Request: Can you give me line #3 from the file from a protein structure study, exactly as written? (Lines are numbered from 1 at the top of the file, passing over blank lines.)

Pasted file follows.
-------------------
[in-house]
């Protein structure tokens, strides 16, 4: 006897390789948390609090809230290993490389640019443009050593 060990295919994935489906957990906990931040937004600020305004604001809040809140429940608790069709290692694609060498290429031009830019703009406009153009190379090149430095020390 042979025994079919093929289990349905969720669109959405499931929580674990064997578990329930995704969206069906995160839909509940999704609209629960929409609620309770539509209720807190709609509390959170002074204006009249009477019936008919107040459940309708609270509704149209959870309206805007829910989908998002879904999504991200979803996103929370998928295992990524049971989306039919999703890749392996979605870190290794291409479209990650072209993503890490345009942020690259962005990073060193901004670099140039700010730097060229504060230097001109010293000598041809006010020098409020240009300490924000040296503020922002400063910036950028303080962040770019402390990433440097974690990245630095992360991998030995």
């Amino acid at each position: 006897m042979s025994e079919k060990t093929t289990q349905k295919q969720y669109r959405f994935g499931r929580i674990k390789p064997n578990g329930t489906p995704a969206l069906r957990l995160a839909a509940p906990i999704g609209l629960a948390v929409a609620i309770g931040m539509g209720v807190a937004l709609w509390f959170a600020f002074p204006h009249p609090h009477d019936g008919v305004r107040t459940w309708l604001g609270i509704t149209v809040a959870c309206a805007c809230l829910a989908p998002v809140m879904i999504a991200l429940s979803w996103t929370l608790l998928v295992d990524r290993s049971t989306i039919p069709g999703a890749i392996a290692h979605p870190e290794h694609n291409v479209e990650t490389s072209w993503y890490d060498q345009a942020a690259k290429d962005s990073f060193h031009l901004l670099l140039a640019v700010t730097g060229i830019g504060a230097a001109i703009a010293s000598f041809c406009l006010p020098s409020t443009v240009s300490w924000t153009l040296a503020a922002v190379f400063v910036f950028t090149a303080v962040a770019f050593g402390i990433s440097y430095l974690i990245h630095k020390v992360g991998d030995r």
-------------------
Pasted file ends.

């Amino acid at each position: 006897m042979s025994e079919k060990t093929t289990q349905k295919q969720y669109r959405f994935g499931r929580i674990k390789p064997n578990g329930t489906p995704a969206l069906r957990l995160a839909a509940p906990i999704g609209l629960a948390v929409a609620i309770g931040m539509g209720v807190a937004l709609w509390f959170a600020f002074p204006h009249p609090h009477d019936g008919v305004r107040t459940w309708l604001g609270i509704t149209v809040a959870c309206a805007c809230l829910a989908p998002v809140m879904i999504a991200l429940s979803w996103t929370l608790l998928v295992d990524r290993s049971t989306i039919p069709g999703a890749i392996a290692h979605p870190e290794h694609n291409v479209e990650t490389s072209w993503y890490d060498q345009a942020a690259k290429d962005s990073f060193h031009l901004l670099l140039a640019v700010t730097g060229i830019g504060a230097a001109i703009a010293s000598f041809c406009l006010p020098s409020t443009v240009s300490w924000t153009l040296a503020a922002v190379f400063v910036f950028t090149a303080v962040a770019f050593g402390i990433s440097y430095l974690i990245h630095k020390v992360g991998d030995r």